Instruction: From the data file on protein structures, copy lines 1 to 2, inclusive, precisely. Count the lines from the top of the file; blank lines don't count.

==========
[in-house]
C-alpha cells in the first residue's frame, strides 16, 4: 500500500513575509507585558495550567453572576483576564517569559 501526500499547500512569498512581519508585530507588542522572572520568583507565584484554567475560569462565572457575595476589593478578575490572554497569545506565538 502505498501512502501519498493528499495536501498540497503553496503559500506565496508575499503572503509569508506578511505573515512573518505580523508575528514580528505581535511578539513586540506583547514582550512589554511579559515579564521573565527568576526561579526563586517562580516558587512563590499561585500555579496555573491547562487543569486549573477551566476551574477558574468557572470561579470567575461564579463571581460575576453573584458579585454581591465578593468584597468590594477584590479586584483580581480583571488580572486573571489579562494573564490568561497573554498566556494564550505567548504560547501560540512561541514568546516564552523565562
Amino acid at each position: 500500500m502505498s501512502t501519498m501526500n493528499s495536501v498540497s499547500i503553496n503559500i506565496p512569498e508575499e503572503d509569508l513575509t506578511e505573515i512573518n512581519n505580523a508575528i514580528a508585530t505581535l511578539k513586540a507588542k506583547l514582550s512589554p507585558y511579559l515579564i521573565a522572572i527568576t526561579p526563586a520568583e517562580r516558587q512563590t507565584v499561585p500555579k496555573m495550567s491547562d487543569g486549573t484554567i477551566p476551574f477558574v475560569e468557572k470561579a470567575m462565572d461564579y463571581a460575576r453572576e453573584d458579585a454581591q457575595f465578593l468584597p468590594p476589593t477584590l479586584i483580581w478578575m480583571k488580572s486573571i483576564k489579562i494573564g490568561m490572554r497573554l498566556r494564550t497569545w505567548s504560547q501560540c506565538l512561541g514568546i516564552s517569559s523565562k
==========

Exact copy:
[in-house]
C-alpha cells in the first residue's frame, strides 16, 4: 500500500513575509507585558495550567453572576483576564517569559 501526500499547500512569498512581519508585530507588542522572572520568583507565584484554567475560569462565572457575595476589593478578575490572554497569545506565538 502505498501512502501519498493528499495536501498540497503553496503559500506565496508575499503572503509569508506578511505573515512573518505580523508575528514580528505581535511578539513586540506583547514582550512589554511579559515579564521573565527568576526561579526563586517562580516558587512563590499561585500555579496555573491547562487543569486549573477551566476551574477558574468557572470561579470567575461564579463571581460575576453573584458579585454581591465578593468584597468590594477584590479586584483580581480583571488580572486573571489579562494573564490568561497573554498566556494564550505567548504560547501560540512561541514568546516564552523565562